Seven golden rules of writing
There are seven ‘golden’ rules that will help you to write more simply and clearly:
Rule 1: Use familiar words - favour Anglo Saxon rather than other derivatives, such as French. e.g., ‘send’ rather than ‘transmit’, ‘carry out’ rather than ‘implement’ (or at least as an alternative to ‘implement’, which is one of those words that crop up in reports and business writing time and time again).
Rule 2: Avoid words of three or more syllables as far as possible unless they are in common usage. They tire the reader.
Rule 3: Avoid clichés - they are often too loose as expressions and can be misunderstood.
Rule 4: Avoid professional jargon - your reader may not be an expert in your field. If you need to use a professional word which is standard for you but may be obscure for others, explain it.
Rule 5: Keep your average sentence length to between 15 and 20 words. This does not mean that every sentence must be 15 to 20 words long – that would be boring. People need variety and short sentences can provide real impact when required. If the average is substantially higher than 20 words, the readability of the document drops alarmingly.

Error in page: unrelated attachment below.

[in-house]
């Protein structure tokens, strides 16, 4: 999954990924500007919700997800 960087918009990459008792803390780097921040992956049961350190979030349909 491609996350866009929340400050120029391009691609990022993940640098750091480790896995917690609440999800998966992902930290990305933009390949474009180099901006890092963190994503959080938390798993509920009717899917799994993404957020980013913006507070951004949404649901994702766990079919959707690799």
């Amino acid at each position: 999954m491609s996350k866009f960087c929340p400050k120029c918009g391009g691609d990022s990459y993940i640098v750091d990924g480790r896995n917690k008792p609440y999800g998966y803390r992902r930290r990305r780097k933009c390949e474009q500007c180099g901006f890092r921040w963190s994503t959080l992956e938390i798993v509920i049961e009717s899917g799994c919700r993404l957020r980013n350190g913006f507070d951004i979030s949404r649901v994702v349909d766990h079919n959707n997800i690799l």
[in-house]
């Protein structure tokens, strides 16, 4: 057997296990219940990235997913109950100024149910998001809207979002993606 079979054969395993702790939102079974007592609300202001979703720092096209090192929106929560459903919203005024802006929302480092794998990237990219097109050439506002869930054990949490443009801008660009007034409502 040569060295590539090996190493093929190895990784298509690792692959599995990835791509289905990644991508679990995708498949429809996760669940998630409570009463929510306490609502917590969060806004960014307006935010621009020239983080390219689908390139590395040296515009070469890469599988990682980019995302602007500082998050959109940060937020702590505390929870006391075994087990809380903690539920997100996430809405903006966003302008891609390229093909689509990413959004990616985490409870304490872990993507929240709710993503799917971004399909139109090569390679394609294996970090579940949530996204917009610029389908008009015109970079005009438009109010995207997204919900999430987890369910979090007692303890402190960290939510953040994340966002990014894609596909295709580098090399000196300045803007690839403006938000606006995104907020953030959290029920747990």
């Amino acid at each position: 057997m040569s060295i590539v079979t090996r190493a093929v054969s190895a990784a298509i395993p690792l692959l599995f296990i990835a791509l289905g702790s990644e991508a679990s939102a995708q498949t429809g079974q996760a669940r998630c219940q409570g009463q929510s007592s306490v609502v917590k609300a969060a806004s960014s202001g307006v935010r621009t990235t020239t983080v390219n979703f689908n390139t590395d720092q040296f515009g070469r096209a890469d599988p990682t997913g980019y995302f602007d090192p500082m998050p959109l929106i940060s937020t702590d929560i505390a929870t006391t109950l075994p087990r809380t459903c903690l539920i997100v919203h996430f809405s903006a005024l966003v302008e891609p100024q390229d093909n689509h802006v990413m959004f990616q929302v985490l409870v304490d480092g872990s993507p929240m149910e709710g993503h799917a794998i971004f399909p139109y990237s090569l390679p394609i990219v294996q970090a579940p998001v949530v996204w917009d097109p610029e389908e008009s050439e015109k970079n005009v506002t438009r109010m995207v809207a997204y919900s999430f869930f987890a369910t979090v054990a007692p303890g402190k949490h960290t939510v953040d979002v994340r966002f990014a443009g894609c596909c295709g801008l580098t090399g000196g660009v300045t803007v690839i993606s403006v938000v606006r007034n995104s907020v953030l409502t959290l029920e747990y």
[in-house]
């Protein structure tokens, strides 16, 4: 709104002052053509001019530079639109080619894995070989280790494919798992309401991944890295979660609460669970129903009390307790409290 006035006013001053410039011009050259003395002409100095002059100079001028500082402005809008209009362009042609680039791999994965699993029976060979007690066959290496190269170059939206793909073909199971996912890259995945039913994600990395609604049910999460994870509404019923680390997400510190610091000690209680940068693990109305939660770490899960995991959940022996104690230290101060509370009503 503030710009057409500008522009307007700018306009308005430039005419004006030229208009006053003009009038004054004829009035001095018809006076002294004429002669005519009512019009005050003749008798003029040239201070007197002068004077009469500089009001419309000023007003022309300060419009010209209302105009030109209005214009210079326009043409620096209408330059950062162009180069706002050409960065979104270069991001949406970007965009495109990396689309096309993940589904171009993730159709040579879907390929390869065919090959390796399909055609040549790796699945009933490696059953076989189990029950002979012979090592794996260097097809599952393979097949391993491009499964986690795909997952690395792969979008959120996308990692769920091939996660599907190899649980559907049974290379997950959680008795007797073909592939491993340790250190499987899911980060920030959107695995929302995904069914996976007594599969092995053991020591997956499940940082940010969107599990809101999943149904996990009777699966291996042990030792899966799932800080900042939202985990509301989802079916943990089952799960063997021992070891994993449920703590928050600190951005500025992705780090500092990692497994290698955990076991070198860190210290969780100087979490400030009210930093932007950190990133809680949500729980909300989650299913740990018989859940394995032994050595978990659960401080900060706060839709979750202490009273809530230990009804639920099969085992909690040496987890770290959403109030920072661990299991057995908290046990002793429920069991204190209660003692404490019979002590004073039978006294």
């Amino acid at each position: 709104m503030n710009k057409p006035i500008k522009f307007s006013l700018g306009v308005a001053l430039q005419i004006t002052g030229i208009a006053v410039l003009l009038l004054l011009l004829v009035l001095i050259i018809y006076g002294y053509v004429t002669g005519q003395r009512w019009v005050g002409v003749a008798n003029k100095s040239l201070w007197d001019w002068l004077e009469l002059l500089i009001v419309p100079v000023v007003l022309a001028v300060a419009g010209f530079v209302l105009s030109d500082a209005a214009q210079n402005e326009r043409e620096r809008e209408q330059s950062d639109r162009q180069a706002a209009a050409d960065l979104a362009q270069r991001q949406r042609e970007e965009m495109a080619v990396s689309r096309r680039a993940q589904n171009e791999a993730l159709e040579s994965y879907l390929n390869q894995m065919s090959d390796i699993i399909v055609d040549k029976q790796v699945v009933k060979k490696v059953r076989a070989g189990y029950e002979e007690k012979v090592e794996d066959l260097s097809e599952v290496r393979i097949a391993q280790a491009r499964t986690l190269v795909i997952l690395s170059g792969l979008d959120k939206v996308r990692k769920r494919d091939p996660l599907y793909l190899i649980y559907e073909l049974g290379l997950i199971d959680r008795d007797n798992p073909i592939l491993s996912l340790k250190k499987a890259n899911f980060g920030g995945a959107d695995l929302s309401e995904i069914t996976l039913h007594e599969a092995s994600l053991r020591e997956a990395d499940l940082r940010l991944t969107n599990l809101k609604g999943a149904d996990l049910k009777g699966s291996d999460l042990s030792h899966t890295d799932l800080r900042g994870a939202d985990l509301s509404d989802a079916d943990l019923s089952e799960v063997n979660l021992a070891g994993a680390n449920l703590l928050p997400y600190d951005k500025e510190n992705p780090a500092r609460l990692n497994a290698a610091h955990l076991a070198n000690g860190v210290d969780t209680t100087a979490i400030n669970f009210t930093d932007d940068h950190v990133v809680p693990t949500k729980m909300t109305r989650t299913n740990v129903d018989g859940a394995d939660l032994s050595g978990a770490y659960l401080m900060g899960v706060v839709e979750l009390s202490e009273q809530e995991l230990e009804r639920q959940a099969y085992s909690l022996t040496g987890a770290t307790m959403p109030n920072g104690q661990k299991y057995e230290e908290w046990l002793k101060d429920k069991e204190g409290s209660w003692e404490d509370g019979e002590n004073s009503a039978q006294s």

Rule 6: Sentences should contain one thought or idea. Paragraphs should contain sentences about related thoughts or ideas. Start a new paragraph with a new idea or concept, or one that leads on from the last idea. Sometimes long paragraphs are inevitable because of the density of closely related ideas. But try to keep paragraphs short, with an average of four or five sentences.
Rule 7: Be consistent. There are many different house styles – look at spelling styles: organise or organize, focus or focuss, benefiting or benefitting; be careful when presenting numbers: three and 13, or 3 and 13?; make sure you use headings and sub-headings consistently. Inconsistency throws the reader and can make a text hard to understand.